The feedback has been mixed on World Trade Organization (WTO) accession based on information in a report by global forecasting and quantitative analysis firm Oxford Economics, the Bahamas Chamber of Commerce and Employers’ Confederation’s (BCCEC) lead on WTO matters Darron Pickstock told Guardian Business yesterday, adding that the report does show that a small island nation like The Bahamas could successfully join the WTO.
Pickstock explained that members of the business community giving feedback to the chamber since the report was released last week, are split down the middle on this country joining the WTO. Pickstock added that there are chamber members who are still searching for more information and answers before they make a decision. The report was commissioned by the BCCEC.
“The business community is very happy with the report in that they now understand better and they are now better able to sit down, review the report and make an informed decision about the WTO,” Pickstock said.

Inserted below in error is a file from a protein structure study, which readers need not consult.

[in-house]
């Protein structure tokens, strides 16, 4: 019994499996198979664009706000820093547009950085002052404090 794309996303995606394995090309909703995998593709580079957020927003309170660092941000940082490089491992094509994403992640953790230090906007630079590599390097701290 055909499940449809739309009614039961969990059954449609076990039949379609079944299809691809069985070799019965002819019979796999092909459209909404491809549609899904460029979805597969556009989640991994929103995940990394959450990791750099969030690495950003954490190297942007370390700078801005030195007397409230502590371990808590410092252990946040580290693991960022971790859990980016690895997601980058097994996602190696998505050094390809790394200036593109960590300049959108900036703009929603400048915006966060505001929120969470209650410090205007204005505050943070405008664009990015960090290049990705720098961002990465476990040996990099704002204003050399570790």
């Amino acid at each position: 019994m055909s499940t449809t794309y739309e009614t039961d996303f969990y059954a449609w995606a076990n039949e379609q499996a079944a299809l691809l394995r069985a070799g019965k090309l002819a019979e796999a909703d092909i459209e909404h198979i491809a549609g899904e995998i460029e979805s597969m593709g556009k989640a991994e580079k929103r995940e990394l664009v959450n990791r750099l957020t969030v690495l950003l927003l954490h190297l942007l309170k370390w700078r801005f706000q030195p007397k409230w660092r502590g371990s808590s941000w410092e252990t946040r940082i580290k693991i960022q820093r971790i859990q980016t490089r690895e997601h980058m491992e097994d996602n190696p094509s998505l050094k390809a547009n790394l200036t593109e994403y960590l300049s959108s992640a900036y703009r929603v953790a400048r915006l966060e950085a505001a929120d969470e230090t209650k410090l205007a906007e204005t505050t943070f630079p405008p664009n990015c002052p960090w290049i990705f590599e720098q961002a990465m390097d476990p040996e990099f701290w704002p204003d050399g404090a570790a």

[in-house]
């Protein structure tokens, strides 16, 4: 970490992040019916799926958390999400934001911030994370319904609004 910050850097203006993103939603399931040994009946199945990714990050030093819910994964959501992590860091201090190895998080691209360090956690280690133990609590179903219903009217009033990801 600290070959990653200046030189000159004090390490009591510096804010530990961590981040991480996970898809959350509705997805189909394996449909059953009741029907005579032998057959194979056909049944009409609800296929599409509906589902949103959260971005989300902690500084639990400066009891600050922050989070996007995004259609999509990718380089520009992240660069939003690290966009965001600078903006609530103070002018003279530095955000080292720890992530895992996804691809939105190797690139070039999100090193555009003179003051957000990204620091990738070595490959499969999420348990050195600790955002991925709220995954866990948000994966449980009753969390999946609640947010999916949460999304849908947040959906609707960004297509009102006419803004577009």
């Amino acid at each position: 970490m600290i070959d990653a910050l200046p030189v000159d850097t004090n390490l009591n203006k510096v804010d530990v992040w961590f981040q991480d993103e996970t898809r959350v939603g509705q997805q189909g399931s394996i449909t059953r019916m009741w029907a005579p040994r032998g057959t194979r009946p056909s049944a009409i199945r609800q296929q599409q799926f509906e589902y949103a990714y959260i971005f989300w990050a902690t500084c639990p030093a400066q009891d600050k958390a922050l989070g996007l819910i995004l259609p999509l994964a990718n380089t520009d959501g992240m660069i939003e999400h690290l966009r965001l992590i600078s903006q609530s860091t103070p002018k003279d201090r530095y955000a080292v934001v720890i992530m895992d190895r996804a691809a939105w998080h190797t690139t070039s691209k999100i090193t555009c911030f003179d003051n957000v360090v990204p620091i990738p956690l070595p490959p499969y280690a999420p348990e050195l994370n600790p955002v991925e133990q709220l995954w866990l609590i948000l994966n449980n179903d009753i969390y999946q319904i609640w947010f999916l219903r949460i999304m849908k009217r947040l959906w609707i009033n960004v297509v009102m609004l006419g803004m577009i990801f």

“Some in the business community still have concerns and so the feeling is mixed… some people are still undecided.
“By and large the business community would have a greater sense of comfort if they better understood the WTO and there are misconceptions that drive the belief that WTO is not in their best interest.”
Pickstock said there is still a misconception that WTO accession would cause a change in this country’s immigration policy that would allow an influx of foreign workers to migrate here unfettered. However, the authors of the Oxford Economics report and WTO experts have time and again dispelled this myth.
Pickstock added that there are others who are concerned about the protection of their industries.
“If people understood the WTO process then they would be more comfortable,” he said.
“They want to know how their industry will be protected. WTO membership is an evolving process.
“Some people are still a little confused on some issues, but that’s the reason the report was done. But this is how you get clarity.”
Pickstock said the BCCEC will meet with its membership to get more feedback and will be carrying out a public relations campaign on the talk shows and radio shows, taking questions so that people can get further clarity from the report.
“We’re open to responding to questions on the report,” he said.
Education: Florida International University, BS in Journalism
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